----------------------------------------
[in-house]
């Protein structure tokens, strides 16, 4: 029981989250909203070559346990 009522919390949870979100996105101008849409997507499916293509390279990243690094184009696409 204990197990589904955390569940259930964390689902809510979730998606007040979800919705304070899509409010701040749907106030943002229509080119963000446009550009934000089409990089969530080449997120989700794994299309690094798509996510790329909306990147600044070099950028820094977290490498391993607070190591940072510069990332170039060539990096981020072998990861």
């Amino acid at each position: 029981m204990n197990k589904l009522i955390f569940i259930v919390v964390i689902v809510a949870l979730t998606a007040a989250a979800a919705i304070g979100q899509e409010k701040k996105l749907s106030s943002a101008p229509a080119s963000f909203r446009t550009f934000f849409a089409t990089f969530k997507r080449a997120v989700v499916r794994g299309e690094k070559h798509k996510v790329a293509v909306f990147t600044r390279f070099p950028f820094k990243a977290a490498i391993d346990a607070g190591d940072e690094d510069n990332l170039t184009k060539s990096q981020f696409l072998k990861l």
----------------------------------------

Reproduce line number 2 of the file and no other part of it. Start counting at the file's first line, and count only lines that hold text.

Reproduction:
């Protein structure tokens, strides 16, 4: 029981989250909203070559346990 009522919390949870979100996105101008849409997507499916293509390279990243690094184009696409 204990197990589904955390569940259930964390689902809510979730998606007040979800919705304070899509409010701040749907106030943002229509080119963000446009550009934000089409990089969530080449997120989700794994299309690094798509996510790329909306990147600044070099950028820094977290490498391993607070190591940072510069990332170039060539990096981020072998990861």